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Friday, November 02, 2012

The Lake Geneva tsunami in the year 563AD.

The Economist Magazine just published an article online entitled "Lake monsters" talks about the Tsunami that was devastated Lake Geneva in the year 563AD, nearly 1500 years ago.
The tsunami of 563 started at the opposite end of the lake from Geneva, at the point where it is fed by glacial meltwater carried into it by the Rhône.
As the article reported "What caused the wave, and the extent of the damage that resulted, have been matters of conjecture for centuries."  Also "Two accounts of the disaster, one by Gregory of Tours and the other by Marius of Avenches, have survived." So
Both accounts say the wave began with a massive rockfall on what was then called Mount Tauredunum (this has led to the tsunami becoming known as the Tauredunum event). Tauredunum is thought to be a mountain now called the Grammont, which is located near the river mouth.

One popular theory was that
this rockfall created a created a natural dam across the Rhône, which held the waters back until it could no longer sustain the pressure. When the dam burst, the resulting wave swept the length of the lake.

Now local researcher at the University of Geneva, Dr.Katrina Kremer,
thinks that the rocks crashed down onto soft sediments which had accumulated at the river mouth because of the slowing of the river’s flow when it enters the lake. These sediments form an underwater delta that has several canyon-like channels. When the falling rocks hit the delta they destabilised the sediments and caused the canyons to collapse. It was this collapse that created the Tsunami.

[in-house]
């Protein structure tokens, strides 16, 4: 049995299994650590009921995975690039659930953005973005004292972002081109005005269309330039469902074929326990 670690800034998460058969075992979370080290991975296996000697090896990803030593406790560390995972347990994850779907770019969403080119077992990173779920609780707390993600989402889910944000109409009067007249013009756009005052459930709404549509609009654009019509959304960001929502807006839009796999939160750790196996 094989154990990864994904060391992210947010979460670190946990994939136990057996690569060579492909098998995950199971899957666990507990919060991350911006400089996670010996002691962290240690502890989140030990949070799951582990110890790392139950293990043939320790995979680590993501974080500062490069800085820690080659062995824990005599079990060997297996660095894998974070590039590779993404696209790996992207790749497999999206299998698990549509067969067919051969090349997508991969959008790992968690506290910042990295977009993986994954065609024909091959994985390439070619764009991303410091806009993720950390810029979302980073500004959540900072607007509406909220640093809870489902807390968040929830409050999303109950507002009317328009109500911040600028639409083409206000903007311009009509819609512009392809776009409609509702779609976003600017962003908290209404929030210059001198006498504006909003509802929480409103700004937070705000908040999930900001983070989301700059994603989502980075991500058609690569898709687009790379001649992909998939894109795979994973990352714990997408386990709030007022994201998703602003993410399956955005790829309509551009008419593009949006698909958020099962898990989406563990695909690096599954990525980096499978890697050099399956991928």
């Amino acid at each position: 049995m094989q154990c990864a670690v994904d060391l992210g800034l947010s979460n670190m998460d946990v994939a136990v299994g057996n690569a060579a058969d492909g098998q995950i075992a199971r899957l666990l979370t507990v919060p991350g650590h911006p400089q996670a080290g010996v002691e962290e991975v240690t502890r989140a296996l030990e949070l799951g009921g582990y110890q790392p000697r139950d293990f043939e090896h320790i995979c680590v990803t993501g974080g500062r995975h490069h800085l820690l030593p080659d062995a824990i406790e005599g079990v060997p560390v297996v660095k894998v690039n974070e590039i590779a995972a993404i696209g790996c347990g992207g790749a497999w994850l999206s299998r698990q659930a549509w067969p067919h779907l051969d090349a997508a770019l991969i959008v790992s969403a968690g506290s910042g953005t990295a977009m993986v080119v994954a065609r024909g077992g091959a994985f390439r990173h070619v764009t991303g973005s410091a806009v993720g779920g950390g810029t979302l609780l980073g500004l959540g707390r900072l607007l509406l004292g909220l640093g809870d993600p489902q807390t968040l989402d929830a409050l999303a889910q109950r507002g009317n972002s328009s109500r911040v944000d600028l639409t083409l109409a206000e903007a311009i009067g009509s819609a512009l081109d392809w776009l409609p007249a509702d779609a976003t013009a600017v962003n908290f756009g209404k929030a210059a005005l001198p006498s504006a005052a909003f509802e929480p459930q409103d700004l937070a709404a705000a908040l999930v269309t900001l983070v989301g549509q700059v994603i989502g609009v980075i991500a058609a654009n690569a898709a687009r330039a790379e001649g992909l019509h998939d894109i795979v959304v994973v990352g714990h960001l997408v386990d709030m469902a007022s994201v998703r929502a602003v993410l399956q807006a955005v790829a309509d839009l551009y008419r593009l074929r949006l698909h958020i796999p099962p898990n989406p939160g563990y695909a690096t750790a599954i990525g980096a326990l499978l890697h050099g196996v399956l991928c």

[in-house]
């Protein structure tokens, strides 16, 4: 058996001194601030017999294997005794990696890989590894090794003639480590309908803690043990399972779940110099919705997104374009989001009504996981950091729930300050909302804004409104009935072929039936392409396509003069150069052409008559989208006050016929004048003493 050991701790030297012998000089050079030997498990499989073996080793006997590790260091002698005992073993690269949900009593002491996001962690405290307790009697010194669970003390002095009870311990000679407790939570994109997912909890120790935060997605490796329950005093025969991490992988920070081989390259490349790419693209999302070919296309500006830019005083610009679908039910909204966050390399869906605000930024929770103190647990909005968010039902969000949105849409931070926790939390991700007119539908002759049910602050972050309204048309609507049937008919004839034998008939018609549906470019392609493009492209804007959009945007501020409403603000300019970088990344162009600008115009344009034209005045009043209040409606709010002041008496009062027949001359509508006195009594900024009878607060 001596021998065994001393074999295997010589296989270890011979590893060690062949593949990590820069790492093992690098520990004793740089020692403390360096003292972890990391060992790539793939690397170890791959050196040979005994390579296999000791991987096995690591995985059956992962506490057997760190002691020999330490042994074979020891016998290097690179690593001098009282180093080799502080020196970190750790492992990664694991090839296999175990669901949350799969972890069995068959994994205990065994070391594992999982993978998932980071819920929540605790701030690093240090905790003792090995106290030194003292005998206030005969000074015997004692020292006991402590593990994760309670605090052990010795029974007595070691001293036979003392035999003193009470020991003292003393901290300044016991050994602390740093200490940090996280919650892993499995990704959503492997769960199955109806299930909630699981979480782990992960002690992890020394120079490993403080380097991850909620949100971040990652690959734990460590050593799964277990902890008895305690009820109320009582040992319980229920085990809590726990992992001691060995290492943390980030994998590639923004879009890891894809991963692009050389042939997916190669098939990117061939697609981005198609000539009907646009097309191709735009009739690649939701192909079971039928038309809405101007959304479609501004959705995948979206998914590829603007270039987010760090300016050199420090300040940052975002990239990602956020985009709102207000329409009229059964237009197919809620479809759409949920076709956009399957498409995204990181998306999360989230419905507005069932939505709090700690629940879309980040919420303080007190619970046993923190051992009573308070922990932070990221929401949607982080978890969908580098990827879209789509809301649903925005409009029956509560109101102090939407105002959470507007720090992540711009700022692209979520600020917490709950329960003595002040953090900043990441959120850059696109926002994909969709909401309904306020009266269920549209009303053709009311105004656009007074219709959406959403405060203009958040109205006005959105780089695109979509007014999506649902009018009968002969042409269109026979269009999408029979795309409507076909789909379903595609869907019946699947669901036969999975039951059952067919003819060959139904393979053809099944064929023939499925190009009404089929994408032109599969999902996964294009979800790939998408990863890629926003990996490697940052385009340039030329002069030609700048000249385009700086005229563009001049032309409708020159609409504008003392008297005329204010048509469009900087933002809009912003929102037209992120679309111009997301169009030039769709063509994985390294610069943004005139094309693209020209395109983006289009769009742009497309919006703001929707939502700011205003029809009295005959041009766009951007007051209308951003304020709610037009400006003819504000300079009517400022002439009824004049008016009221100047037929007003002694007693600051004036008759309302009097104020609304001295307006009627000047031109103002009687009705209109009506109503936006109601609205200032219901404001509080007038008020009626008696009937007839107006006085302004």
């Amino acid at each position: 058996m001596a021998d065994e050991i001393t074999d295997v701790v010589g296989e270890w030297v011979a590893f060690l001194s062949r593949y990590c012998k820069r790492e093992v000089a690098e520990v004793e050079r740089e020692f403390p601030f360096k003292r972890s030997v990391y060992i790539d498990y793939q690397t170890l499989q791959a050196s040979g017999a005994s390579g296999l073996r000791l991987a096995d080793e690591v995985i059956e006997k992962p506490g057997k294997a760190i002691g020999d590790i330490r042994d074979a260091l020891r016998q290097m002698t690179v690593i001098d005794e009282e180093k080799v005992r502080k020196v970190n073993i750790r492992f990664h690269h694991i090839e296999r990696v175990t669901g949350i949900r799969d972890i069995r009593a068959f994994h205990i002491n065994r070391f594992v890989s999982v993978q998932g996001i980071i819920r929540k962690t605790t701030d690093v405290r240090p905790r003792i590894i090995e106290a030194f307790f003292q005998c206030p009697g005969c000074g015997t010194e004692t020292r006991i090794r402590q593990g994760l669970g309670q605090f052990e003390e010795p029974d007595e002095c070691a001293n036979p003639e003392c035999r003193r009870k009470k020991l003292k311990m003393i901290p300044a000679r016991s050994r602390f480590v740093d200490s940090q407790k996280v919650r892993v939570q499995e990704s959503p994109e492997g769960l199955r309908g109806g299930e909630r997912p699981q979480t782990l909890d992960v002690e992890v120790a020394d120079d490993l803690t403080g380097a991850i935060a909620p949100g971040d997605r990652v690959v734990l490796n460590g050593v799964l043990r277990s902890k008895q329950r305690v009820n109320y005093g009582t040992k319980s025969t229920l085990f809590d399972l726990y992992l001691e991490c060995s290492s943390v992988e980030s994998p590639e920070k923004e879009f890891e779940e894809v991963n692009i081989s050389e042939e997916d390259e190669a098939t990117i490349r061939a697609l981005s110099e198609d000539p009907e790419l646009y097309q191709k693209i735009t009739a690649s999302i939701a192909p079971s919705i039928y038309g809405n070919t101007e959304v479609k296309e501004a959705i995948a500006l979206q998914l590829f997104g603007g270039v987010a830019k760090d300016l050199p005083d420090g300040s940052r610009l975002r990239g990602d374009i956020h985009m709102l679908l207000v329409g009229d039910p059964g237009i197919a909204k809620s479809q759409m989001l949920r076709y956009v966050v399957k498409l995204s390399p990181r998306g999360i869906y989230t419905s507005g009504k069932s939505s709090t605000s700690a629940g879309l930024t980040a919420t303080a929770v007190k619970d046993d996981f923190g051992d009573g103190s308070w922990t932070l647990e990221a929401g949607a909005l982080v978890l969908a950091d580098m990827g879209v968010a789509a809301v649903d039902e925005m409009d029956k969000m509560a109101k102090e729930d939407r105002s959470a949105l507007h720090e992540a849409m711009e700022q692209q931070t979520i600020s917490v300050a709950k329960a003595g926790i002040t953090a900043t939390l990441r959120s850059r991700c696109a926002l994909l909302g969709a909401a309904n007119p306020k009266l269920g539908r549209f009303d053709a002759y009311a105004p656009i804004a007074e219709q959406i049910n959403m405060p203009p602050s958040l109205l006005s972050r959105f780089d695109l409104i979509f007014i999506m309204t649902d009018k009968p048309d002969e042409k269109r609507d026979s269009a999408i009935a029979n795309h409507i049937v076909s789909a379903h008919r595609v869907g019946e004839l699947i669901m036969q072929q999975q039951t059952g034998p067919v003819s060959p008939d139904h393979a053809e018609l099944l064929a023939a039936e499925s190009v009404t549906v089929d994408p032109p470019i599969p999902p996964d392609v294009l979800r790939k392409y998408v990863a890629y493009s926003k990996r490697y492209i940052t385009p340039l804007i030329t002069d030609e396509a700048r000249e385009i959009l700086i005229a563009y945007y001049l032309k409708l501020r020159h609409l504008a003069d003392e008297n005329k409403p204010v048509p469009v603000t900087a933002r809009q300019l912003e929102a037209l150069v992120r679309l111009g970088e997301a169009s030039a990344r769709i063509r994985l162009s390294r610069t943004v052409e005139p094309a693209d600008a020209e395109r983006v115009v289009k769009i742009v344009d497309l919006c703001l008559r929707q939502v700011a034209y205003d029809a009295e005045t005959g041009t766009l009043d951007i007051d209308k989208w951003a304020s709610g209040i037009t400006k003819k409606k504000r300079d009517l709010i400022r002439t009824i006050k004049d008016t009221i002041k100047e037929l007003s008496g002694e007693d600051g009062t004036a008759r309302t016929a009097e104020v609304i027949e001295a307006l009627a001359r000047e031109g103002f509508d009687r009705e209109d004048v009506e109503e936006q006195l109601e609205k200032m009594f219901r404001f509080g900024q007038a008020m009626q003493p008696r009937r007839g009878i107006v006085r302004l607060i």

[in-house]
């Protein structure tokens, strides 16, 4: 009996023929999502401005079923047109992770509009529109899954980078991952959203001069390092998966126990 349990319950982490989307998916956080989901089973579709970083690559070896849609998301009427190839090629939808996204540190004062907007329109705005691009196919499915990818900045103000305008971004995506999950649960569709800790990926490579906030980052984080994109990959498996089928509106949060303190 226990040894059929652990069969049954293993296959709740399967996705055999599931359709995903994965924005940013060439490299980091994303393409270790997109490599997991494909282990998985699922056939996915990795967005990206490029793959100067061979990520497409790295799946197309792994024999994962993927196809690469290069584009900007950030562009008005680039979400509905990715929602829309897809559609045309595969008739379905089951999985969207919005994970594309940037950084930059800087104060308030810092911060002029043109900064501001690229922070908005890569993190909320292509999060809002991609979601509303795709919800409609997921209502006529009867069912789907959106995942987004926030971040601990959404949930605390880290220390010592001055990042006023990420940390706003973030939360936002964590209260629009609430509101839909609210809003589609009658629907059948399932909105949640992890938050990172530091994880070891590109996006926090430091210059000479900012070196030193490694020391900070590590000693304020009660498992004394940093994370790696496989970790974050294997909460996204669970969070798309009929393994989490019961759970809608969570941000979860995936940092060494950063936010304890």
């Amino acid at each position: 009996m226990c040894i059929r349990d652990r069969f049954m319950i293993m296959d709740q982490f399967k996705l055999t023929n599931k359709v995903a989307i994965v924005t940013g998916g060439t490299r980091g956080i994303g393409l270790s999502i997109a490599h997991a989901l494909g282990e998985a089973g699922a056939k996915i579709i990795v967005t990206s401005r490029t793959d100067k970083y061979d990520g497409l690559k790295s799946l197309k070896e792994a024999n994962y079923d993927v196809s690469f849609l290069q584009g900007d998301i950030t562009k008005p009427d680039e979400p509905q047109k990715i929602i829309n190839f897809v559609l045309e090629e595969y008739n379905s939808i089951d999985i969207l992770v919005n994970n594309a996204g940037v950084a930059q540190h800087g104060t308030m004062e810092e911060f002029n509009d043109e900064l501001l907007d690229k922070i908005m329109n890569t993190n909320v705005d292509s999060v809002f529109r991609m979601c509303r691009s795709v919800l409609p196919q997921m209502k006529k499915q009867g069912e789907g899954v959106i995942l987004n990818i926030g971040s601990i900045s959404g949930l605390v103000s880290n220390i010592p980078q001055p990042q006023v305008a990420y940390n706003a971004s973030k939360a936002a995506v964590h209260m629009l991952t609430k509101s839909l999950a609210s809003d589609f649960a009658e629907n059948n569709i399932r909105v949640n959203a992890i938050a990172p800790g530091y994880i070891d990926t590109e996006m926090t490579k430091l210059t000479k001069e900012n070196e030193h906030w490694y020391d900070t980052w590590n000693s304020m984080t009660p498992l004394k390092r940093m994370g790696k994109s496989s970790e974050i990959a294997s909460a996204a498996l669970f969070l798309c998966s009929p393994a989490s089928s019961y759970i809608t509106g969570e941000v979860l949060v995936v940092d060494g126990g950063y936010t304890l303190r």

which is a plausible theory.  I guess developing explanations for ancient happenings is always an academic exerecise of interest. Kremer and colleagues, with the help of information revealed by archaeology are able to formulating a computer model for what might have happened. It's a long article well worth the time to read the details.  The only drawback of models for the times 15 centuries before, similar to some of the climate models for decades in the future, how much can we really take it seriously -- especially when they indicate that might be happening again.  Should anyone would wish to suggest that people reside around the Lake for generations to be evacuated based on the academic exercises?  Well, anyway we have plenty of professional alarmist already!

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